Modern Farmer magazine has turned its gaze on Albania and the result is an article full of gorgeous photography and praise for the gastronomic products of Albania's agricultural enterprises. I highly recommend you take the time to read Albania Mania. There's a little something for every taste there. Be warned, though, that a young farmer lured into Albania may never be able to return to the ordinary life he left behind.
If you've read any of my previous posts on wandering the rugged roads of Albania, you will know why this article struck a chord with me. Not only does it describe and area I have yet to pass through, but it has characters I identify strongly with. I'm just not sure if I'm the adventurous Brit or the foul-mouthed German. Maybe a bit of both. It's a good read from either perspective.
Following the forced collectivization of agricultural lands during communism and the agrarian reforms of the early 1990's, Albania' fertile land was cut up into tiny privately owned parcels. The new owners had an understandable aversion to "cooperative" farming of any sort having just been freed from the virtual slavery that communist cooperatives employed. Efforts by various international organizations to encourage landowners to collectivize their farmland to take advantage of economies of scale have not taken root quickly. Italian tomato growers, Israeli wheat farmers, and other entrepreneurs tried to coax villagers to combine their plots and use collective assets to produce more only to be stymied by the warren of cinder-block walls and barbed wire fences erected around newly privatized plots. Depressing.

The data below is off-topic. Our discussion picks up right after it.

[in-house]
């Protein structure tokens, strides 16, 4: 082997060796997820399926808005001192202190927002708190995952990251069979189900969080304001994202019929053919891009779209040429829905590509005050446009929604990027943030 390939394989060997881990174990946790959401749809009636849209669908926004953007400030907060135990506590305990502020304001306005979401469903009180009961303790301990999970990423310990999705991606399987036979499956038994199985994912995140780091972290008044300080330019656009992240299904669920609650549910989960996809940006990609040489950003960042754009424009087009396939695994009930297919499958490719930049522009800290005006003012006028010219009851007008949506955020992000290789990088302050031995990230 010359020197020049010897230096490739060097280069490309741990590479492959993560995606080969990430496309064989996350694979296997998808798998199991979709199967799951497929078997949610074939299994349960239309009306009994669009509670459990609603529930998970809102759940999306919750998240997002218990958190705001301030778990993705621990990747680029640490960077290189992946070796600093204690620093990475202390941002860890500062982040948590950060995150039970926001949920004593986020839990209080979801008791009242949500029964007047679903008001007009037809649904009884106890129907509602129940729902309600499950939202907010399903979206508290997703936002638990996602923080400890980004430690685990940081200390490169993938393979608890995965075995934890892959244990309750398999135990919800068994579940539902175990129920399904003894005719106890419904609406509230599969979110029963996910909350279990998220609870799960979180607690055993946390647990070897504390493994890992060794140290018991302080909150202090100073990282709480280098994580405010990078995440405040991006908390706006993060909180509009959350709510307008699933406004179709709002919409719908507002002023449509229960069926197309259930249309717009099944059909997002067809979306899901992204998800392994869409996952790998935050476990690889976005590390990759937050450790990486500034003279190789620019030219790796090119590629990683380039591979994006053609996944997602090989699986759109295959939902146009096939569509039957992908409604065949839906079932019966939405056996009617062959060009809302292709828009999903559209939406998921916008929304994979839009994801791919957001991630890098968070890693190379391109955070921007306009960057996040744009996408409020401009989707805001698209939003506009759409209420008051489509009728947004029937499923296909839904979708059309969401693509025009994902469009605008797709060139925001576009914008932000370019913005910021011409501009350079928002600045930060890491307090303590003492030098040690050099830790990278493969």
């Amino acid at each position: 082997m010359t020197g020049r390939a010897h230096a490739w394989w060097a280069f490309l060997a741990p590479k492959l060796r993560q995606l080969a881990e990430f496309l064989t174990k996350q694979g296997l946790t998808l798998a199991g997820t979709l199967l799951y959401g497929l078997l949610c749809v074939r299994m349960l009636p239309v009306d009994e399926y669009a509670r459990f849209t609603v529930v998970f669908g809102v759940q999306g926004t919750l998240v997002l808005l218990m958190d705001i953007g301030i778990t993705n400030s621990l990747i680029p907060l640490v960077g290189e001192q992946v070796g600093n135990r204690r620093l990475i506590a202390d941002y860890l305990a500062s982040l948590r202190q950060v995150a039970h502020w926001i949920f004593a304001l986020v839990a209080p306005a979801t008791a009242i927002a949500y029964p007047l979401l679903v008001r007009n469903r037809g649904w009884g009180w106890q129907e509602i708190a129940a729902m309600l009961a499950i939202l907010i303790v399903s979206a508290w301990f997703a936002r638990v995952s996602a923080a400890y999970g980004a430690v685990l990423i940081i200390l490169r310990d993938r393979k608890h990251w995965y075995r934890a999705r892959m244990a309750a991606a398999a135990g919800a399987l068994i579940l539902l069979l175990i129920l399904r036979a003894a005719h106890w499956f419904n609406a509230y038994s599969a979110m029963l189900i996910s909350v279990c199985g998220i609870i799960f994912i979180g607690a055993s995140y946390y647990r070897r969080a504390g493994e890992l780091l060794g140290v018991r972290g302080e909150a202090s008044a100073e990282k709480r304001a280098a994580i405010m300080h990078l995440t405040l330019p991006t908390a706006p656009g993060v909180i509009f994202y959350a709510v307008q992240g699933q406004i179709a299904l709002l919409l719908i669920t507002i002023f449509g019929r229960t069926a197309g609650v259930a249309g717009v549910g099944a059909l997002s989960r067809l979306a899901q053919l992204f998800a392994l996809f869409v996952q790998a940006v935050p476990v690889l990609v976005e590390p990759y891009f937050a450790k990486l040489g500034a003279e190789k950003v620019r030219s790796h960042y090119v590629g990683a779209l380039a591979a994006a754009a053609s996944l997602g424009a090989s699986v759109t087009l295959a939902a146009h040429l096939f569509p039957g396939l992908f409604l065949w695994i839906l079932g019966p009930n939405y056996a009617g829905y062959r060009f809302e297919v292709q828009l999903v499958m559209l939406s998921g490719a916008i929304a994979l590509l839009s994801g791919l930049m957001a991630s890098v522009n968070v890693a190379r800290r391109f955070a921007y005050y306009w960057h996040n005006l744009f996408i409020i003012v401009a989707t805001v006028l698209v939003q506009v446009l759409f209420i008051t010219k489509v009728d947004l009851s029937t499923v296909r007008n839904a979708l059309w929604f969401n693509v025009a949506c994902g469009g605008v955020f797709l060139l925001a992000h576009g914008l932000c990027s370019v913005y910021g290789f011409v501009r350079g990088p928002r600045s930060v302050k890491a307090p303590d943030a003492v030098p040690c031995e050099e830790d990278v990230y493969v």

This article shows there is light at the end of the tunnel. The combined strength of Albanians' green thumbs, ideal climate, and desire to succeed has brought the village of Xarre full circle in a successful "capitalist cooperative." We can only hope the owners of the vast fertile fields near Fier, Lushnje, Kavaja, Lac, and Lezhe are paying attention and join this trend.